leadership

Australia’s 10 highest paid CEOs: David Gyngell leads the pack

SmartCompany /

By Karen Coombs and Cara Waters

The chief executives of Australia’s 300 largest sharemarket-listed companies raked in an average of $2,875,878, according to The Australian Financial Review’s study of executive pay packets published today.

The average earnings were skewed significantly by the big pay packets of the top 10 chief executives, led by Nine Entertainment boss David Gyngell.

Here are the top 10 chief executive pay packets:

1. David Gyngell, Nine Entertainment: $19.5 million

Gyngell tops this year’s list with a salary surpassing those of the chief executives at the big four banks, Wesfarmers and Rio Tinto. Incentives earned successfully leading Nine out its financial woes easily placed him as the highest paid executive in the country. Gyngell was famously involved in a punch-up this year with billionaire James Packer outside Packer’s Bondi home and photos were spread across the Australian newspapers.

2. Kevin Chin, Arowana International: $13.35 million

The chief executive of little-known investment group Arowana International shows you don’t have to work for a billion-dollar multinational to earn big money. With the company’s market value at just $155 million, Chin received a whopping $13.3 million this year. His actual wage was only $30,000 but the extra cash flowed from a massive short-term incentive dependent on the company selling off 75% of one of its subsidiaries.

3. Robert Thomson, News Corp: $13.22 million

New to the list is News Corp’s Robert Thomson, chief executive of over 10 companies which floated in 2013-14. He earned $13.2 million with more than half made up of long-term share incentives. Thomson was made chief executive of News Corp’s publishing division in December 2012. He began as a cadet with the Herald and Weekly Times in 1979 and worked his way up writing for the Sydney Morning Herald, the Financial Times and edited The Times of London.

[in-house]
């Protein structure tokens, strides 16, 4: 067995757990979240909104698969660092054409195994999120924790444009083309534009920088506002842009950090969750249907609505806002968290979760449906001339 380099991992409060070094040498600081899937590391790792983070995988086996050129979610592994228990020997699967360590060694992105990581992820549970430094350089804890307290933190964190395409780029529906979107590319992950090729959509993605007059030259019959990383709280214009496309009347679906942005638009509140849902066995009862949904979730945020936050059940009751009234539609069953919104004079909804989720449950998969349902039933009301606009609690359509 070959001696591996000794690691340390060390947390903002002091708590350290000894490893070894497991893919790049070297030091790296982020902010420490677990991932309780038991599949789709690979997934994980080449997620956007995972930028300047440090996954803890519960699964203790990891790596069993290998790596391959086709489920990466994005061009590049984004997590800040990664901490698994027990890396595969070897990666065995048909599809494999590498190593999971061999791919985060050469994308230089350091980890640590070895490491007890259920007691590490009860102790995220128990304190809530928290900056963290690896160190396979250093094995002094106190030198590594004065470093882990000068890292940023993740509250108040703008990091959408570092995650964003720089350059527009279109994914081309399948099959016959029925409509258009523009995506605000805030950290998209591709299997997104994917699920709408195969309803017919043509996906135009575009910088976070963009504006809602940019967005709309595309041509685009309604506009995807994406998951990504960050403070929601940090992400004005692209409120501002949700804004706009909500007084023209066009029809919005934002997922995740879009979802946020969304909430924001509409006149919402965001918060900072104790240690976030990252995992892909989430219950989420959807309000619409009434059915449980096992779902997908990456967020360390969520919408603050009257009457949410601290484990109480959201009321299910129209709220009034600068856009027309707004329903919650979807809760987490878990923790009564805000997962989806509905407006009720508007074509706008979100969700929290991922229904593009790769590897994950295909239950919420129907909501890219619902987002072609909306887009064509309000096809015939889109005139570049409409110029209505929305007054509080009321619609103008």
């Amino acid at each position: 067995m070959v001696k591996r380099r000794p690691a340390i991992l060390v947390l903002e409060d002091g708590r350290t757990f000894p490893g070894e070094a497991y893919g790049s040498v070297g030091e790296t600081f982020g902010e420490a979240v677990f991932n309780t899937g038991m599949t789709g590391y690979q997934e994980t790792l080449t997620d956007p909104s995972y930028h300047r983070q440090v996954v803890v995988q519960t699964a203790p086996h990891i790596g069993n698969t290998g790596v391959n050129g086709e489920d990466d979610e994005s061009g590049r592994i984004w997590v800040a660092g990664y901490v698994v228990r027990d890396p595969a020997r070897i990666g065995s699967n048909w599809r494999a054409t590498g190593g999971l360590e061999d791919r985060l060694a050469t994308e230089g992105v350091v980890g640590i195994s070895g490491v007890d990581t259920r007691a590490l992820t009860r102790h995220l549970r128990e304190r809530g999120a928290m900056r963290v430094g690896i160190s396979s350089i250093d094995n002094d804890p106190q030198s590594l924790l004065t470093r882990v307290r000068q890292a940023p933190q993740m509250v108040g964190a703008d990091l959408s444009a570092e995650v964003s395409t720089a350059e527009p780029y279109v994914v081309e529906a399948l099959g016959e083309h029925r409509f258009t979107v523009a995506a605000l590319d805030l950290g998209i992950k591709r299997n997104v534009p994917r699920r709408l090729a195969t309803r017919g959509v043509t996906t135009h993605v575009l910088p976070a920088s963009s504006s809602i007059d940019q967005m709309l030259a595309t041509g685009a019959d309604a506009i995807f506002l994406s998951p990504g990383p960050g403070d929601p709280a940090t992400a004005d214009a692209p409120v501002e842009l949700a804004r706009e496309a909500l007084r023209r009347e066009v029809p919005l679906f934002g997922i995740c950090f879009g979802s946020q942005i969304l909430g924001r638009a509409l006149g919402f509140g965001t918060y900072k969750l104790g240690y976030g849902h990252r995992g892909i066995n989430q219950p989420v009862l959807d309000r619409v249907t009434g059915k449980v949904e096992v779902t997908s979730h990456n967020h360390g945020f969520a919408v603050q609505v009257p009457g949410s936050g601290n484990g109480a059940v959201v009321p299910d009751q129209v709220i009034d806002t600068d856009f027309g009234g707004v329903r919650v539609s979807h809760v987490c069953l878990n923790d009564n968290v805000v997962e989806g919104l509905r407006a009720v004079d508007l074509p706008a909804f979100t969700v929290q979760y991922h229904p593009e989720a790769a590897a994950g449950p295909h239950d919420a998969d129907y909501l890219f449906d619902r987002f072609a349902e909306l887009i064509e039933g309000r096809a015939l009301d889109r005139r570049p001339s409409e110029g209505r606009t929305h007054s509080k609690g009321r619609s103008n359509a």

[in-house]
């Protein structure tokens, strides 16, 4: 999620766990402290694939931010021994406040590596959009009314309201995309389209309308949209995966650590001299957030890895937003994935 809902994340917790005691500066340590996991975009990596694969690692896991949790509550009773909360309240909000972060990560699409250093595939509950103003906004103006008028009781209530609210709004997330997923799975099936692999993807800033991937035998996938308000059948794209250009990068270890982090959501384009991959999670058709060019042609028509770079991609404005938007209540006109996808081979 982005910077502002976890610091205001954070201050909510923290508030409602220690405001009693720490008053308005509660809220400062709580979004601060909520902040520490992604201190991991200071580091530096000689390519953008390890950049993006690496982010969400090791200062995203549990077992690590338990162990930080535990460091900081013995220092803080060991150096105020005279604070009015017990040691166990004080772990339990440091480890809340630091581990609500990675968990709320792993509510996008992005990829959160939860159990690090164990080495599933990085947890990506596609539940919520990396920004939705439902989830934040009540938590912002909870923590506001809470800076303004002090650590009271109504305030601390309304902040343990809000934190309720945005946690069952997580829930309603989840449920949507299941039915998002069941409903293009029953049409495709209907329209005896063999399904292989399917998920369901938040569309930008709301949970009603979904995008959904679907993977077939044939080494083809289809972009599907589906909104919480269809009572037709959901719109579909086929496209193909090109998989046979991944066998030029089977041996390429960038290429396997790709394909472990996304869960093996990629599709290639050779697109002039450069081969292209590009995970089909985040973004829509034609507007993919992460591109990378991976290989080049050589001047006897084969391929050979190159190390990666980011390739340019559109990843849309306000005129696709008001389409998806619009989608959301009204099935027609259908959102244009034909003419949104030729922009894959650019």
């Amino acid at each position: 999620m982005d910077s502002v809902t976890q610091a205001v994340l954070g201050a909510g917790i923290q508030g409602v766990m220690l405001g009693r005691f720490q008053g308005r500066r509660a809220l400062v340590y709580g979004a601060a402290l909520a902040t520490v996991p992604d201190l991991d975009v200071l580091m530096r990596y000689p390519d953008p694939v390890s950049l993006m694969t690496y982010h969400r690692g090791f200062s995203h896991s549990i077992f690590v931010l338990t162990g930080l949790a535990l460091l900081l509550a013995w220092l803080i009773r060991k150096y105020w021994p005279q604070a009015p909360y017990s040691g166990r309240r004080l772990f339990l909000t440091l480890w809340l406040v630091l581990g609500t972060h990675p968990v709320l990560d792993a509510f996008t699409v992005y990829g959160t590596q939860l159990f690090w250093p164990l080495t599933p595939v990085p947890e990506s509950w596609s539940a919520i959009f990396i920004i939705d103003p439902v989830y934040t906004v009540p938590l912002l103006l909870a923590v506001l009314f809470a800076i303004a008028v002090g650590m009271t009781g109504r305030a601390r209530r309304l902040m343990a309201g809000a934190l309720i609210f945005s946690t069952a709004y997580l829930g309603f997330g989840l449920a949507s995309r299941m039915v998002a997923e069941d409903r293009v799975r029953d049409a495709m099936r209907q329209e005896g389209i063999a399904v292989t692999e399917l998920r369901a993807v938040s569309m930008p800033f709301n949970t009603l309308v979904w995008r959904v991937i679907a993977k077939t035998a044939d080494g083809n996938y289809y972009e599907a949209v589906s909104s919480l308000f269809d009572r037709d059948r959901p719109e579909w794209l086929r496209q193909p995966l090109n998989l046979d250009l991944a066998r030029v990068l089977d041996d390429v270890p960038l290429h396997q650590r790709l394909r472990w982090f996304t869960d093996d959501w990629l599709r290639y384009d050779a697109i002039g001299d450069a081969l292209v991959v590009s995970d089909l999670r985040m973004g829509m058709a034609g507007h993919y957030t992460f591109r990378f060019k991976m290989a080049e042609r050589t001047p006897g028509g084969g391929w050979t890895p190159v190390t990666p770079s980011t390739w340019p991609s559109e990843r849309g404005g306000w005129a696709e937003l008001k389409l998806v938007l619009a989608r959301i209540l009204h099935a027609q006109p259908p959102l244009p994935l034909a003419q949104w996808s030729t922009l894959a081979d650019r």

4. Nicholas Moore, Macquarie: $13.08 million

Nicholas Moore has been managing director and chief executive of Macquarie since May 2008. In May this year the head of the “millionaires factory” received a 49% increase in pay. He led Macquarie Group to a 49% increase in profit this year, reaching $1.3 billion.

5. Louis Gries, James Hardie Industries: $12.35 million

Louis Gries was appointed chief executive in February 2005 and since 2012 he has been responsible for managing the US business. His salary nearly doubled from last year, increasing by 44%.

6. Michael Yeager, Maverick Drilling and Exploration: $11.86 million

The former head of BHP Billiton Ltd’s oil and gas division joined Maverick Drilling and Exploration as chief executive in 2013. Yeager was responsible for leading BHP’s $20 billion move into the US. A graduate of the US Naval Academy, Yeager will acquire $15 million worth of Maverick shares and $10 million in performance rights subject to shareholder approval.

7. Gail Kelly, Westpac: $10.98 million

Gail Kelly became the first female chief executive of a major Australian bank in 2002 and for a long time has been one of the few women occupying executive roles in large corporations. After a long career in banking, Kelly will step down from her position as chief executive of Westpac from February 2015. This year’s pay packet means she won’t be struggling for cash in her retirement.

8. Michael Smith, ANZ: $10.7 million

ANZ chief executive Michael Smith received a 3.7% pay rise this year with a total salary of $10.7 million after bonus payments. Smith is known for his emphasis on technology and was the first chief executive of an Australian listed company to join LinkedIn influencers last year.

9. Sam Walsh, Rio Tinto: $9.76 million

Sam Walsh has been the director of Rio Tinto since 2009 and was appointed chief executive in January 2013. He has enjoyed a 6% increase in his pay from last year.

10. Richard Goyder, Wesfarmers: $9.4 million

The managing director of Wesfarmers Richard Goyder, had a 9% increase this year. He presides over a company that most Australian shoppers have contact with at some point. Among its brands are Coles supermarkets, Liquorland, Vintage Cellars, first CHOICE liquor, Target, Kmart, Officeworks and the Bunnings home improvement chain.

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